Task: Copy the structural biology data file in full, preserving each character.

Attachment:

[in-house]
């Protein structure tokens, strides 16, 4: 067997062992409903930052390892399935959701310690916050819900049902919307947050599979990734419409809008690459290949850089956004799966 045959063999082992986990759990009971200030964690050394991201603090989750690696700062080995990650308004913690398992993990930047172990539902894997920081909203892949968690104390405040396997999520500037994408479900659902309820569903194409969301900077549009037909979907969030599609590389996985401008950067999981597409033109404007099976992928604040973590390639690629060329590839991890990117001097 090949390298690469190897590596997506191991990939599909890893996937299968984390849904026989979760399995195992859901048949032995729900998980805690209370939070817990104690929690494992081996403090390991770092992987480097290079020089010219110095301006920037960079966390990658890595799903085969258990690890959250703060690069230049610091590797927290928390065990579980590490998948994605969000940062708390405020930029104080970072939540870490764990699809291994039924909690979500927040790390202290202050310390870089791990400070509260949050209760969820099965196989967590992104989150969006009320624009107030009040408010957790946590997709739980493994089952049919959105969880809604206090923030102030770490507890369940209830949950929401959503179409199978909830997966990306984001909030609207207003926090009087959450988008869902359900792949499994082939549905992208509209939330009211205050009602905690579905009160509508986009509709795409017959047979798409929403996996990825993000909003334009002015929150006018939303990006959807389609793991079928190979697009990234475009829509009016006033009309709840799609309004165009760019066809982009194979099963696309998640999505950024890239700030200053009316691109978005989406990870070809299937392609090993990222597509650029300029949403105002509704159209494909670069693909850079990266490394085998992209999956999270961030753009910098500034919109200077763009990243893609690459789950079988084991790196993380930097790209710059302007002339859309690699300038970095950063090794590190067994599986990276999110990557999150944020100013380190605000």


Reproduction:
[in-house]
């Protein structure tokens, strides 16, 4: 067997062992409903930052390892399935959701310690916050819900049902919307947050599979990734419409809008690459290949850089956004799966 045959063999082992986990759990009971200030964690050394991201603090989750690696700062080995990650308004913690398992993990930047172990539902894997920081909203892949968690104390405040396997999520500037994408479900659902309820569903194409969301900077549009037909979907969030599609590389996985401008950067999981597409033109404007099976992928604040973590390639690629060329590839991890990117001097 090949390298690469190897590596997506191991990939599909890893996937299968984390849904026989979760399995195992859901048949032995729900998980805690209370939070817990104690929690494992081996403090390991770092992987480097290079020089010219110095301006920037960079966390990658890595799903085969258990690890959250703060690069230049610091590797927290928390065990579980590490998948994605969000940062708390405020930029104080970072939540870490764990699809291994039924909690979500927040790390202290202050310390870089791990400070509260949050209760969820099965196989967590992104989150969006009320624009107030009040408010957790946590997709739980493994089952049919959105969880809604206090923030102030770490507890369940209830949950929401959503179409199978909830997966990306984001909030609207207003926090009087959450988008869902359900792949499994082939549905992208509209939330009211205050009602905690579905009160509508986009509709795409017959047979798409929403996996990825993000909003334009002015929150006018939303990006959807389609793991079928190979697009990234475009829509009016006033009309709840799609309004165009760019066809982009194979099963696309998640999505950024890239700030200053009316691109978005989406990870070809299937392609090993990222597509650029300029949403105002509704159209494909670069693909850079990266490394085998992209999956999270961030753009910098500034919109200077763009990243893609690459789950079988084991790196993380930097790209710059302007002339859309690699300038970095950063090794590190067994599986990276999110990557999150944020100013380190605000």